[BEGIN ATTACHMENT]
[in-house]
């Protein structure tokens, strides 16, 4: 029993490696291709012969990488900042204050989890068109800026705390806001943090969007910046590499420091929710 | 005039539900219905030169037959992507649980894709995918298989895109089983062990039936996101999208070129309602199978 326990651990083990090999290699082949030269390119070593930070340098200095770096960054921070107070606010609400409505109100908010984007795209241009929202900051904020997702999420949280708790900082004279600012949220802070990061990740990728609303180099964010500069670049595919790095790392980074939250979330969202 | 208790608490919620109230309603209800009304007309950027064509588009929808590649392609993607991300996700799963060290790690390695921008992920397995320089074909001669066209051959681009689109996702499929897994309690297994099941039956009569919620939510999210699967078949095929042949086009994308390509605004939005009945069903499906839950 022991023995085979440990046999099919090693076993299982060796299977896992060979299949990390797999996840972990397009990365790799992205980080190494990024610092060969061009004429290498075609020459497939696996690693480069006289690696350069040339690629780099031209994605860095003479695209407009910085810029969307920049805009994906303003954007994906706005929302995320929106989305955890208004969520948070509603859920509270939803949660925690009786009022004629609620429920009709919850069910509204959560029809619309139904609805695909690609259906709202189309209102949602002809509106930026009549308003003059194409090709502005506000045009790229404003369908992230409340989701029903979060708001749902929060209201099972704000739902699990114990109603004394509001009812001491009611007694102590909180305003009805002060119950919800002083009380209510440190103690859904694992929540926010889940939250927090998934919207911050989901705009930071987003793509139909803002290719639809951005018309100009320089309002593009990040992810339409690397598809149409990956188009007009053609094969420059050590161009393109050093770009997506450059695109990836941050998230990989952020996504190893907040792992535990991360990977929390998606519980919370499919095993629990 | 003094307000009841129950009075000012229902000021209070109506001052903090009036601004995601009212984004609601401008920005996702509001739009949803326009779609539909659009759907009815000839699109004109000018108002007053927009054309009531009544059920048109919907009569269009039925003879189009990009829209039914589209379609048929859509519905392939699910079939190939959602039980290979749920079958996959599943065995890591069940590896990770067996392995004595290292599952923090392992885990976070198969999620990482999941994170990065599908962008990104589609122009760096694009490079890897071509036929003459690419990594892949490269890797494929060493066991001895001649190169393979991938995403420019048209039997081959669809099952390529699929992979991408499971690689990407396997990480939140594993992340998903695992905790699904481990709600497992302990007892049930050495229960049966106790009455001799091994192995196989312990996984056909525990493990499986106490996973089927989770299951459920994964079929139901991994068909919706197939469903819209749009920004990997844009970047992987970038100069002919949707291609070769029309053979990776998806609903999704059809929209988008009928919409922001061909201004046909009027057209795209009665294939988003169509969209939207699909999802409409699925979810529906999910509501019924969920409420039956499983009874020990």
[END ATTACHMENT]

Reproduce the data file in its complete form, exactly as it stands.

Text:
[in-house]
């Protein structure tokens, strides 16, 4: 029993490696291709012969990488900042204050989890068109800026705390806001943090969007910046590499420091929710 | 005039539900219905030169037959992507649980894709995918298989895109089983062990039936996101999208070129309602199978 326990651990083990090999290699082949030269390119070593930070340098200095770096960054921070107070606010609400409505109100908010984007795209241009929202900051904020997702999420949280708790900082004279600012949220802070990061990740990728609303180099964010500069670049595919790095790392980074939250979330969202 | 208790608490919620109230309603209800009304007309950027064509588009929808590649392609993607991300996700799963060290790690390695921008992920397995320089074909001669066209051959681009689109996702499929897994309690297994099941039956009569919620939510999210699967078949095929042949086009994308390509605004939005009945069903499906839950 022991023995085979440990046999099919090693076993299982060796299977896992060979299949990390797999996840972990397009990365790799992205980080190494990024610092060969061009004429290498075609020459497939696996690693480069006289690696350069040339690629780099031209994605860095003479695209407009910085810029969307920049805009994906303003954007994906706005929302995320929106989305955890208004969520948070509603859920509270939803949660925690009786009022004629609620429920009709919850069910509204959560029809619309139904609805695909690609259906709202189309209102949602002809509106930026009549308003003059194409090709502005506000045009790229404003369908992230409340989701029903979060708001749902929060209201099972704000739902699990114990109603004394509001009812001491009611007694102590909180305003009805002060119950919800002083009380209510440190103690859904694992929540926010889940939250927090998934919207911050989901705009930071987003793509139909803002290719639809951005018309100009320089309002593009990040992810339409690397598809149409990956188009007009053609094969420059050590161009393109050093770009997506450059695109990836941050998230990989952020996504190893907040792992535990991360990977929390998606519980919370499919095993629990 | 003094307000009841129950009075000012229902000021209070109506001052903090009036601004995601009212984004609601401008920005996702509001739009949803326009779609539909659009759907009815000839699109004109000018108002007053927009054309009531009544059920048109919907009569269009039925003879189009990009829209039914589209379609048929859509519905392939699910079939190939959602039980290979749920079958996959599943065995890591069940590896990770067996392995004595290292599952923090392992885990976070198969999620990482999941994170990065599908962008990104589609122009760096694009490079890897071509036929003459690419990594892949490269890797494929060493066991001895001649190169393979991938995403420019048209039997081959669809099952390529699929992979991408499971690689990407396997990480939140594993992340998903695992905790699904481990709600497992302990007892049930050495229960049966106790009455001799091994192995196989312990996984056909525990493990499986106490996973089927989770299951459920994964079929139901991994068909919706197939469903819209749009920004990997844009970047992987970038100069002919949707291609070769029309053979990776998806609903999704059809929209988008009928919409922001061909201004046909009027057209795209009665294939988003169509969209939207699909999802409409699925979810529906999910509501019924969920409420039956499983009874020990």